Divorce and selling a house (moving) are two of the most stressful life events a person can have. It's no wonder couples find it hard to be nice during these transitions. Who has to leave the house in a divorce? or Who gets to stay in the house during separation? Who is entitled to the equity in the house? We'll discuss these questions in todays video and don't forget to check out the download!
[Continue reading or watch the video instead on Youtube]
One of the first things you should do once you've decided to divorce is talk to a real estate agent. Even if you decide not to sell your house, they can help you figure out the value of your home with a marketing analysis. Any liabilities of the home can then be deducted to get the equity of your home. With this information, each spouse can evaluate what they are able to do and how they wish to proceed. Make sure you contact a REALTOR® you are both comfortable with because the lines of communication will have to be very open between all of you.
The reason you want to talk to a real estate agent early on, is the best time to sell a home is before the divorce process has started. This keeps the motivation of your sale from buyers, and you are more likely to get a better offer. If you can stay in the home together during the listing period, it is better for showings. It's easy for an educated buyer or valuable buyer's agent to notice empty closets, missing pictures and furniture. You don't want them making a low offer if the home looks split up, so make sure to keep it show ready.
The worst time to be selling a house is during the divorce. The house will show signs of someone leaving and the court records will show the divorce is in process. A buyer is likely to use this to their advantage and make a much lower offer than the home is worth, making both of you lose equity. It is still important during this time to make the home look lived in and not abandoned or having missing pieces.
You will need to communicate with your spouse not only about payments of mortgage and utilities, but also who is going to maintain the home, who handles getting ready for showings and who will pay for repairs a buyer requests. Be prepared to communicate throughout the process for negotiations of sale price, inspection and anything else the buyer asks for throughout the process. Don't let your judgement be clouded by your feelings toward your spouse or the trauma of the divorce--make smart decisions about your bottom line.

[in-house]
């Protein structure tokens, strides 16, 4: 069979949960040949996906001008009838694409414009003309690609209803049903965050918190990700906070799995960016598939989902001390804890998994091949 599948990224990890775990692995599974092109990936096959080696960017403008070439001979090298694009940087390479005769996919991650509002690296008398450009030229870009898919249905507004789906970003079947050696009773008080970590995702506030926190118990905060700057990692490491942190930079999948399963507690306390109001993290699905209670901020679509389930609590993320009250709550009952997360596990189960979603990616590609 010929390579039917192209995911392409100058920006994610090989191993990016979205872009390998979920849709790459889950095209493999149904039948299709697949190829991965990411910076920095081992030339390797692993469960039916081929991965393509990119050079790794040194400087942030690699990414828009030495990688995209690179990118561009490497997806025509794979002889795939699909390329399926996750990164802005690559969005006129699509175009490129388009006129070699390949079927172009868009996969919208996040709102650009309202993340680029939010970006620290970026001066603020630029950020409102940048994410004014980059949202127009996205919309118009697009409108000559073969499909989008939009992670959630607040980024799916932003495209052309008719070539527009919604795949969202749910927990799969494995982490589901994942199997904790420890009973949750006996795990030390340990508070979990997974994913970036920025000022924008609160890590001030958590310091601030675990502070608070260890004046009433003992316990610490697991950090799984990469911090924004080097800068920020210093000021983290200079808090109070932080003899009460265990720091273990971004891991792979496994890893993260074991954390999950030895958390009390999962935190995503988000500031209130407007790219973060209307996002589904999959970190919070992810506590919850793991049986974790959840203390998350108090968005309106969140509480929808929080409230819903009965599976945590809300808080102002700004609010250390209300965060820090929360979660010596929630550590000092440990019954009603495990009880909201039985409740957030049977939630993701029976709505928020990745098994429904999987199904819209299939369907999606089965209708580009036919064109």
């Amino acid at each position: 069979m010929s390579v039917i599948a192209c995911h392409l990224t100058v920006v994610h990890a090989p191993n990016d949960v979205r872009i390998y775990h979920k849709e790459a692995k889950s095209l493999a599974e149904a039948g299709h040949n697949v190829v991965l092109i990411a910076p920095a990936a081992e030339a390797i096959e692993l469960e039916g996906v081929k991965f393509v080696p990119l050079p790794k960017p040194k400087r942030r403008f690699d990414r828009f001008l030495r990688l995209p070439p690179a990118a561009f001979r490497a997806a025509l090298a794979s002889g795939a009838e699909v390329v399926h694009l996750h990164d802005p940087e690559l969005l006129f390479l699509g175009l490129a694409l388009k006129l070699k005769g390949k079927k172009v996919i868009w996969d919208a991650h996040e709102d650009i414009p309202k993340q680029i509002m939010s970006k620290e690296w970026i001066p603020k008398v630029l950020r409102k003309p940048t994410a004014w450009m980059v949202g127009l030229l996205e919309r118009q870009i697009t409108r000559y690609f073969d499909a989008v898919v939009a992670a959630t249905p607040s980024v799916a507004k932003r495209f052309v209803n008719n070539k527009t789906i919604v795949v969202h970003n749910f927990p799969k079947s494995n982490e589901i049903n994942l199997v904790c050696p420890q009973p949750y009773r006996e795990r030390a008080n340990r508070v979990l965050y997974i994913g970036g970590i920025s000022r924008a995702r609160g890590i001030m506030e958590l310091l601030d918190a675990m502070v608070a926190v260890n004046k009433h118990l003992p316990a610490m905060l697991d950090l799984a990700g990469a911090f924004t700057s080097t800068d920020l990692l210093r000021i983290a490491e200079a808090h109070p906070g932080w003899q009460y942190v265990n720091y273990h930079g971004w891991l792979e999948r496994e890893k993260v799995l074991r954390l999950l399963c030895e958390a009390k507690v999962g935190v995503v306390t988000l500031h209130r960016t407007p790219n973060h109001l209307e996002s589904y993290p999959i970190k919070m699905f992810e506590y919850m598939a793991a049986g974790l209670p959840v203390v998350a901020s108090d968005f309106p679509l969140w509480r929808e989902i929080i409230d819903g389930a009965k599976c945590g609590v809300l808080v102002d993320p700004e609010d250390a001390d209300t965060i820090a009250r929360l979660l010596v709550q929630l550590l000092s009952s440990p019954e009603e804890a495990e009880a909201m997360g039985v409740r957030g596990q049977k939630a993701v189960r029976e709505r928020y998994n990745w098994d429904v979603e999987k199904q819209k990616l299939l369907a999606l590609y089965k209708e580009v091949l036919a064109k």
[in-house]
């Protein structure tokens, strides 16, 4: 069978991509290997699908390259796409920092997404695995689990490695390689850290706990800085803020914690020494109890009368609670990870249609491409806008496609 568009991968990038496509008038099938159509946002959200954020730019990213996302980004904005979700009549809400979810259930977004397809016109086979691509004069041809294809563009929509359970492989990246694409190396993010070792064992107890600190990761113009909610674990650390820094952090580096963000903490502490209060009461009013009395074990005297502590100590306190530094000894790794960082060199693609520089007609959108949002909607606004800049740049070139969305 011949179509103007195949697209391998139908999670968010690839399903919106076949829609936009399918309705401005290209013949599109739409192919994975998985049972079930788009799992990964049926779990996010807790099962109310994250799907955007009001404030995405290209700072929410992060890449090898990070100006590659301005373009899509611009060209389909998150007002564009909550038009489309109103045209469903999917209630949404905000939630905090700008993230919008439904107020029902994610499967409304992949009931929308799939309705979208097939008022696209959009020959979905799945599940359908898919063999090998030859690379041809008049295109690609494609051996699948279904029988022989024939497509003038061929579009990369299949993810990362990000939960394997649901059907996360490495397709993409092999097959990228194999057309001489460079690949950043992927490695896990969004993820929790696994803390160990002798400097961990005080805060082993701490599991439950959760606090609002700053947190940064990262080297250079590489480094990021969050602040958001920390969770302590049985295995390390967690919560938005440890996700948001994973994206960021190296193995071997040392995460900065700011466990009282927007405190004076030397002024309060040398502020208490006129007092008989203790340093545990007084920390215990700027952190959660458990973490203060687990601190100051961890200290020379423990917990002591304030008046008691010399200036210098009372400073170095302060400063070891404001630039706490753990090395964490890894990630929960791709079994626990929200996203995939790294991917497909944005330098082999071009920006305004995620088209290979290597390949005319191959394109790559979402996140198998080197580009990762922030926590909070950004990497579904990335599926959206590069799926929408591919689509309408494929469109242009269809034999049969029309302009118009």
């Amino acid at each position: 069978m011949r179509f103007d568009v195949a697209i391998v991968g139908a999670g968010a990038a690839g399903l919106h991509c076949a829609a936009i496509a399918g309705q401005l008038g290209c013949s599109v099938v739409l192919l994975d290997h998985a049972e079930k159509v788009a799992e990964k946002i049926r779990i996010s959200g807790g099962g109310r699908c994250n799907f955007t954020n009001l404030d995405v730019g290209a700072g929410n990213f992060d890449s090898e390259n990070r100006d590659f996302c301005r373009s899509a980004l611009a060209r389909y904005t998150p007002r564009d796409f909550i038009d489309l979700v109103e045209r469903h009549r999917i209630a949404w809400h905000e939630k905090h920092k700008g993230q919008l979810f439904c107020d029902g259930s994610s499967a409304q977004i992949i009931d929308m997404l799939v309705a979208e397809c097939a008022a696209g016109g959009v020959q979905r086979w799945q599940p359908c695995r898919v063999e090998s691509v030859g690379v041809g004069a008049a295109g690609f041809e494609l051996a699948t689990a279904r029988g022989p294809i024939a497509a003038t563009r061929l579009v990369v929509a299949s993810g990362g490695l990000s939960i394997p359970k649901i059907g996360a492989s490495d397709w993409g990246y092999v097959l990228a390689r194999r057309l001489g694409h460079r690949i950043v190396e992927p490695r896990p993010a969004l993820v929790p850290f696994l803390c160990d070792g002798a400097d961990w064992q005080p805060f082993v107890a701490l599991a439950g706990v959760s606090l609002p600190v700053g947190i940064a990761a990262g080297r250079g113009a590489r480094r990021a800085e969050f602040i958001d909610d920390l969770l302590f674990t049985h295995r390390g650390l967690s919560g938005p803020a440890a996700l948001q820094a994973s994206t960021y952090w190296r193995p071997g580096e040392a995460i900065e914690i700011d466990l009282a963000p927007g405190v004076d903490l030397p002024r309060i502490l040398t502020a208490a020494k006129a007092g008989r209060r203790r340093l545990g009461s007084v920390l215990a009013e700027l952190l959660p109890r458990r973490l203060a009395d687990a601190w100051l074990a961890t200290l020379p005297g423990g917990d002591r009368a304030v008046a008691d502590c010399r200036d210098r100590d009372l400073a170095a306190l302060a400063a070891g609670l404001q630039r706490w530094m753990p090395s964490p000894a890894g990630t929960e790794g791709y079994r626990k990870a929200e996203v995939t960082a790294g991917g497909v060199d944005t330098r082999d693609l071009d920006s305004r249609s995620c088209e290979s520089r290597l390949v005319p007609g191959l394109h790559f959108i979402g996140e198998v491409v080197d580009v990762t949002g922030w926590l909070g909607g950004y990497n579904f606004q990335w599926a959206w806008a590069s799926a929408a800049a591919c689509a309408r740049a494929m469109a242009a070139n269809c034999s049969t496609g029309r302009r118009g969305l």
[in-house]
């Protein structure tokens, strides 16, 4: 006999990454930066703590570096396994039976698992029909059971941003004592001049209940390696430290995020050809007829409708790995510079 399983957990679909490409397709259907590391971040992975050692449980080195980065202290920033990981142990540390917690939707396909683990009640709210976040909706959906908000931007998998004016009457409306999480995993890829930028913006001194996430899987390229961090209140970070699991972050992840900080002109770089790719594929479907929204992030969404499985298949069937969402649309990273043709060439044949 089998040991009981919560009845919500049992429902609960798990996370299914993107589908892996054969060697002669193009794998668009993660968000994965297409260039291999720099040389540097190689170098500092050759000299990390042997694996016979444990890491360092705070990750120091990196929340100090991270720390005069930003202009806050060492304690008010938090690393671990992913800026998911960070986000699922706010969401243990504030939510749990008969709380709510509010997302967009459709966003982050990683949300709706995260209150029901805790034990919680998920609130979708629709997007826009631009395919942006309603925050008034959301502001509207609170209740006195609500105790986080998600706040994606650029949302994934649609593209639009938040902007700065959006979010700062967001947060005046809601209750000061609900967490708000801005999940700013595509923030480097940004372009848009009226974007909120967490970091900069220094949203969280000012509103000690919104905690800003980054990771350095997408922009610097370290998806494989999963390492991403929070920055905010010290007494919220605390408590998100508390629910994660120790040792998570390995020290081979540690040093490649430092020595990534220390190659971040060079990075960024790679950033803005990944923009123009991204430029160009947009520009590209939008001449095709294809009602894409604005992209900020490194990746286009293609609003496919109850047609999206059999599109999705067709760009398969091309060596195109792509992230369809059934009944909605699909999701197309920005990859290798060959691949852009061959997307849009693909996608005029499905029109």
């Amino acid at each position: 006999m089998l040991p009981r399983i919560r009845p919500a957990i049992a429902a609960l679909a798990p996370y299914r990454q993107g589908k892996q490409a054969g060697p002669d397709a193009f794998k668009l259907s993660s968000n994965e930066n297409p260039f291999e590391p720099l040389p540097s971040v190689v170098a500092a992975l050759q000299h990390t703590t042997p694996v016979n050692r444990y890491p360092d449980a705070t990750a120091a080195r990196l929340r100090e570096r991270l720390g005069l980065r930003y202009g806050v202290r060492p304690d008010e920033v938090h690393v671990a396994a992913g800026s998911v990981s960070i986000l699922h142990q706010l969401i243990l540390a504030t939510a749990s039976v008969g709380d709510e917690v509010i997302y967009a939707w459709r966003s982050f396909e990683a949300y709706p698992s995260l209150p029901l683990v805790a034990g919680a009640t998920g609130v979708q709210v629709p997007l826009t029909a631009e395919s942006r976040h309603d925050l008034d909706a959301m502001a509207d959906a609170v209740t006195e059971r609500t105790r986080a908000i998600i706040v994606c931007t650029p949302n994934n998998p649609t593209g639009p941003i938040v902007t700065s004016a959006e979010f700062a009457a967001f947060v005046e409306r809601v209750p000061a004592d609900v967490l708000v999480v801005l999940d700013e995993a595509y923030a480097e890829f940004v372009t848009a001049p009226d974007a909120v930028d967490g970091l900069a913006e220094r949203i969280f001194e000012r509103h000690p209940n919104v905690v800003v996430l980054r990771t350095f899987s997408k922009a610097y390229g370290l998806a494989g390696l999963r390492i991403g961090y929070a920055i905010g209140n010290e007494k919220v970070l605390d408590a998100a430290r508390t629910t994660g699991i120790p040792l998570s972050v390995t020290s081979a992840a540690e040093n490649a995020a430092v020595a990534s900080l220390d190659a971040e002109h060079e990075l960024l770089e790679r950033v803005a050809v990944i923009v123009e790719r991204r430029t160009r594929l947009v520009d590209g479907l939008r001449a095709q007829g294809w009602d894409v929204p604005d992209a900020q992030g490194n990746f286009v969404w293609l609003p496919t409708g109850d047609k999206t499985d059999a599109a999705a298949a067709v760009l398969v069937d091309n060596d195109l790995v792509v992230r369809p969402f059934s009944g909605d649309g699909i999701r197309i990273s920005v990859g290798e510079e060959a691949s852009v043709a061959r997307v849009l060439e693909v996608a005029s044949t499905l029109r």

Not as good as before the divorce but better than during the divorce is selling the house after the judgement. There is only one decision maker to decide on negotiations, repairs and maintenance. Buyers may know of motivation but it's not quite as clear. It's still important to fill in open spaces a leaving spouse may have caused. You will want to make sure to get the leaving spouse off the title as part of the divorce, so they don't have to sign at the closing. The spouse left to sell the house will be in control of the results and the only one to sign the final paperwork.
Who has to leave the house in a divorce? Well, you have a couple options about how you go about that, depending on if one of you owned the home before you were married or bought it together. There is the possibility of foreclosure if one spouse was not up front about the bills being paid or it could have been addressed in a prenuptial agreement. Of course, I'm no lawyer and you should get legal advice for questions about the divorce. Here are some different possibilities: 1. Sell the home and split the proceeds; 2. 1 spouse buys out the other; 3. Divide large assets; 4. co-own or deferred sale. Let's talk about each of these a little more.